Welcome back to Cannes Check, In Contention's annual preview of the films in Competition at this year's Cannes Film Festival, which kicks off on May 14. Taking on different selections every day, we'll be examining what they're about, who's involved and what their chances are of snagging an award from Jane Campion's jury. Next up, a film we've been waiting to see for some time now: Bennett Miller's “Foxcatcher.”
The director: Bennett Miller (American, 47 years old). The film may be one of the biggest-name selections in Competition, but in festival auteur terms, Miller is one of its least seasoned entrants — “Foxcatcher” is only his third narrative feature, and his first to appear at one of the European majors. That said, he's certainly made the other two count. Born and raised in New York, he attended high school with future collaborator Dan Futterman; together with Philip Seymour Hoffman, they attended they New York State Summer School of the Arts. Miller began in documentary filmmaking, debuting in 1999 with the feature “The Cruise,” which won him two awards at the Berlinale. Six years later, his narrative debut “Capote” reunited him with his NYSSSA colleagues and earned Miller a Best Director Oscar nomination. His first mainstream release, “Moneyball,” was a project inherited from Steven Soderbergh, and scored another Best Picture Oscar nod. He has directed commercials and music videos between features, while “Foxcatcher” further marks his preference for fact-based material.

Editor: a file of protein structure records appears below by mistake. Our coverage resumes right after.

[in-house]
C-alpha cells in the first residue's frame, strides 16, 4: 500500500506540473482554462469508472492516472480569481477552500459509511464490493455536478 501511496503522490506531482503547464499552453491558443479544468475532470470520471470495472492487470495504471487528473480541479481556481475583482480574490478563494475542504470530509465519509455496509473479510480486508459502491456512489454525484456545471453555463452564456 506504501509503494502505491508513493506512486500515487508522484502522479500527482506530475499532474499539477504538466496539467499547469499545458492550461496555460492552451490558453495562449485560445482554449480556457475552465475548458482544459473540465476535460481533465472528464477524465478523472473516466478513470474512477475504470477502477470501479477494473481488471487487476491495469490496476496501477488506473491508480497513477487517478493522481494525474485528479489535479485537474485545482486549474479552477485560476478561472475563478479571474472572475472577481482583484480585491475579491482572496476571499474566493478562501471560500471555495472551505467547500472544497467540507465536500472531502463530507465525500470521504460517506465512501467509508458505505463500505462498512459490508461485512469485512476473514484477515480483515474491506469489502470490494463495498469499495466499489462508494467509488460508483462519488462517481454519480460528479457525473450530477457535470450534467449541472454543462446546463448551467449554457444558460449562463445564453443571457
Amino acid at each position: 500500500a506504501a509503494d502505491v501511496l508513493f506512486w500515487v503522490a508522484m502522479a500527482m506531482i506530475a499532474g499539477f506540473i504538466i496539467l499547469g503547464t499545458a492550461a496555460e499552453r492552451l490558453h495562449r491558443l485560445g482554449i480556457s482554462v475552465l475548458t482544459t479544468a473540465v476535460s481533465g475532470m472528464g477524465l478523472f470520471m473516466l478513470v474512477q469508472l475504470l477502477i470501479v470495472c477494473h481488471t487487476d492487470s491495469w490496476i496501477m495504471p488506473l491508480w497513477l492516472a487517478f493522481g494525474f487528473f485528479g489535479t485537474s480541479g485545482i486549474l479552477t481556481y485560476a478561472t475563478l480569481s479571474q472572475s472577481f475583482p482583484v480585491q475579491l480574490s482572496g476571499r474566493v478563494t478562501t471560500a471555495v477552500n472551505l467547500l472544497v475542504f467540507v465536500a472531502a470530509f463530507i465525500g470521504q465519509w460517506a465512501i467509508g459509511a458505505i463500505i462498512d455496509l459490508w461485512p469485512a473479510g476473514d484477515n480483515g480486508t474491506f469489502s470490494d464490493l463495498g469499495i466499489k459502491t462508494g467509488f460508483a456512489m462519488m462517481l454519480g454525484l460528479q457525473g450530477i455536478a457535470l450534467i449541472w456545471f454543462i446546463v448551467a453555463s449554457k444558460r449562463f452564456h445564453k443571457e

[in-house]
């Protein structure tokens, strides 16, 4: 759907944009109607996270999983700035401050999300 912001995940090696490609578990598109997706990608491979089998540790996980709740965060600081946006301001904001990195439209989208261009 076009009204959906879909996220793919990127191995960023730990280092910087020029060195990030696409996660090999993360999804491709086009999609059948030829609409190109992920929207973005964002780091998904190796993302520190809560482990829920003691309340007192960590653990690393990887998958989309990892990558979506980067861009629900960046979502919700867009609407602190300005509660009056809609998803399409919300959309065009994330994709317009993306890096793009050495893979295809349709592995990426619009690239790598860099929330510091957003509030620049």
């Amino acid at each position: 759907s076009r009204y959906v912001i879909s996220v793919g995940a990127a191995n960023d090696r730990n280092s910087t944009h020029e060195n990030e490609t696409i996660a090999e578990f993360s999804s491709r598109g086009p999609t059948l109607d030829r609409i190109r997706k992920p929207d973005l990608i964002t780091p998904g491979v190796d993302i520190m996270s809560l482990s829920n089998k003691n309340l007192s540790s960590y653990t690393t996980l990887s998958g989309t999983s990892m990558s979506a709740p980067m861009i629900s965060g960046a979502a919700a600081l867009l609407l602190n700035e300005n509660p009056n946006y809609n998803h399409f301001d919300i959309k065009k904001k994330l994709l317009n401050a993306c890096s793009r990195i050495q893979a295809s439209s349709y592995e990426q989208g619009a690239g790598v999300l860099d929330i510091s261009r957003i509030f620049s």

The talent: Two of “Foxcatcher's” stars are names you wouldn't have expected to see on the Cannes red carpet a few years ago. Channing Tatum has graduated from “G.I. Joe” beefcake to credible leading man via a series of canny project choices, notably Steven Soderbergh's “Magic Mike,” while Steve Carell's trajectory from TV comedy star to, well, comedy star is looking to take another turn with a dark change-of-pace role here. Third lead Mark Ruffalo is a more established prestige presence, with an Oscar nod under his belt; the supporting cast ranges from the august legend (Vanessa Redgrave) to the upgrade-seeking ingenue (Sienna Miller) to the whoa-where-have-they-been B-lister (Anthony Michael Hall).
Miller takes his first production credit since “The Cruise,” alongside producer of the moment (and recent double Oscar nominee) Megan Ellison. His pal Futterman, who scored an Oscar nomination for writing “Capote,” is back on screenplay duty, this time in collaboration with E. Max Frye, an Emmy nominee for “Band of Brothers” best remembered for dreaming up Jonathan Demme's “Something Wild.” The work of Australian cinematographer Greig Fraser (“Zero Dark Thirty”) will be of interest to jury president Jane Campion, who gave him his big break on 2009's “Bright Star.” Oscar-winning composer Mychael Danna (“Life of Pi”) also scored “Capote” and “Moneyball”; his work will also be heard in Atom Egoyan's Competition entry “The Captive.” Editors Stuart Levy and Conor O'Neill have both worked in documentary: they jointly scored an Emmy nod for last year's Rolling Stones doc “Crossfire Hurricane,” while O'Neill worked on “Murderball” and “Capitalism: A Love Story.” (Levy's narrative editing credits, meanwhile, range from “Any Given Sunday” to “Immortals.”) Oscar-nominated production designer Jess Gonchor worked on Miller's other features and is a favorite of the Coen brothers.